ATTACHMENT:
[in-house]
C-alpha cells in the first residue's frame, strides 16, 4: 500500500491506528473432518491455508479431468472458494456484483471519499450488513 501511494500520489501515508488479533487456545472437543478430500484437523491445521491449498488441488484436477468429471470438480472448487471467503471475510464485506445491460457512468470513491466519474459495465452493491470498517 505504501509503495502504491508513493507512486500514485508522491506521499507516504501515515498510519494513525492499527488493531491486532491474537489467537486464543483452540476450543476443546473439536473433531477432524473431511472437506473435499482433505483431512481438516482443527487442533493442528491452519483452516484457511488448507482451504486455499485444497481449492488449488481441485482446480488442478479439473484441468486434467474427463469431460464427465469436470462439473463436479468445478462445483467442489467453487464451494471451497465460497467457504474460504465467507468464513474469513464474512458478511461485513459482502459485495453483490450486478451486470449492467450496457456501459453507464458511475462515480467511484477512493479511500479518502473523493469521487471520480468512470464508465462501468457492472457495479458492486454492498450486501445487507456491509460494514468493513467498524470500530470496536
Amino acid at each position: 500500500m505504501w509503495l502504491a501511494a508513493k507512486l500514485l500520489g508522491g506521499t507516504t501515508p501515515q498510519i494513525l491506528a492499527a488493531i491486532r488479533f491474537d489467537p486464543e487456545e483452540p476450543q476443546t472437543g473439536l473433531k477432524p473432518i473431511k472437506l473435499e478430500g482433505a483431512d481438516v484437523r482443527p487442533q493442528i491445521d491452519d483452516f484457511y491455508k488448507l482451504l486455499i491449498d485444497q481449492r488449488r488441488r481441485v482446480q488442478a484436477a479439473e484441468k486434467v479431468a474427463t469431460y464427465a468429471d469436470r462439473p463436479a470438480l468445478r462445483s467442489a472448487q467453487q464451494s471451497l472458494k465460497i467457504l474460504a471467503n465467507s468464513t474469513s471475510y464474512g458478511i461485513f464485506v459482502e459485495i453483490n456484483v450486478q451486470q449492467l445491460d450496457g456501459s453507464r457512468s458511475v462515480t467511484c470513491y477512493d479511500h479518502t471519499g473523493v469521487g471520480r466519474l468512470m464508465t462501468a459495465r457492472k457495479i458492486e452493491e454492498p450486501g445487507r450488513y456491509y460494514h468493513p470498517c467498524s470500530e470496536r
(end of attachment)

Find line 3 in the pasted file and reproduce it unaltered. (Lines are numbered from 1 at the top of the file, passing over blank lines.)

Amino acid at each position: 500500500m505504501w509503495l502504491a501511494a508513493k507512486l500514485l500520489g508522491g506521499t507516504t501515508p501515515q498510519i494513525l491506528a492499527a488493531i491486532r488479533f491474537d489467537p486464543e487456545e483452540p476450543q476443546t472437543g473439536l473433531k477432524p473432518i473431511k472437506l473435499e478430500g482433505a483431512d481438516v484437523r482443527p487442533q493442528i491445521d491452519d483452516f484457511y491455508k488448507l482451504l486455499i491449498d485444497q481449492r488449488r488441488r481441485v482446480q488442478a484436477a479439473e484441468k486434467v479431468a474427463t469431460y464427465a468429471d469436470r462439473p463436479a470438480l468445478r462445483s467442489a472448487q467453487q464451494s471451497l472458494k465460497i467457504l474460504a471467503n465467507s468464513t474469513s471475510y464474512g458478511i461485513f464485506v459482502e459485495i453483490n456484483v450486478q451486470q449492467l445491460d450496457g456501459s453507464r457512468s458511475v462515480t467511484c470513491y477512493d479511500h479518502t471519499g473523493v469521487g471520480r466519474l468512470m464508465t462501468a459495465r457492472k457495479i458492486e452493491e454492498p450486501g445487507r450488513y456491509y460494514h468493513p470498517c467498524s470500530e470496536r